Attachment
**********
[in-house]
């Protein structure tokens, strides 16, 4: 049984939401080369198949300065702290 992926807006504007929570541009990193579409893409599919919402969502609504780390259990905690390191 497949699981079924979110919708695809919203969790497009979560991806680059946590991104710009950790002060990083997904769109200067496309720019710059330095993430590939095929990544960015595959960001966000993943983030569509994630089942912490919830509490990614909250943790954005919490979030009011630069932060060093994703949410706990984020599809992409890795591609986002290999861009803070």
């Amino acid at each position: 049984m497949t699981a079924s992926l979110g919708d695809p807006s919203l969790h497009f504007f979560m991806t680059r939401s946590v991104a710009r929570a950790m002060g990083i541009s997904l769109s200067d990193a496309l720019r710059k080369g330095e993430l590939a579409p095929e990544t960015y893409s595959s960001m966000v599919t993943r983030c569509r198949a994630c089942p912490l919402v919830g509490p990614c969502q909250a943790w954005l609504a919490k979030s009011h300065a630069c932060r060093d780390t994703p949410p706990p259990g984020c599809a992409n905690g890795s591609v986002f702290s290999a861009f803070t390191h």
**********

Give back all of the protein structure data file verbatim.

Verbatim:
[in-house]
């Protein structure tokens, strides 16, 4: 049984939401080369198949300065702290 992926807006504007929570541009990193579409893409599919919402969502609504780390259990905690390191 497949699981079924979110919708695809919203969790497009979560991806680059946590991104710009950790002060990083997904769109200067496309720019710059330095993430590939095929990544960015595959960001966000993943983030569509994630089942912490919830509490990614909250943790954005919490979030009011630069932060060093994703949410706990984020599809992409890795591609986002290999861009803070």
């Amino acid at each position: 049984m497949t699981a079924s992926l979110g919708d695809p807006s919203l969790h497009f504007f979560m991806t680059r939401s946590v991104a710009r929570a950790m002060g990083i541009s997904l769109s200067d990193a496309l720019r710059k080369g330095e993430l590939a579409p095929e990544t960015y893409s595959s960001m966000v599919t993943r983030c569509r198949a994630c089942p912490l919402v919830g509490p990614c969502q909250a943790w954005l609504a919490k979030s009011h300065a630069c932060r060093d780390t994703p949410p706990p259990g984020c599809a992409n905690g890795s591609v986002f702290s290999a861009f803070t390191h």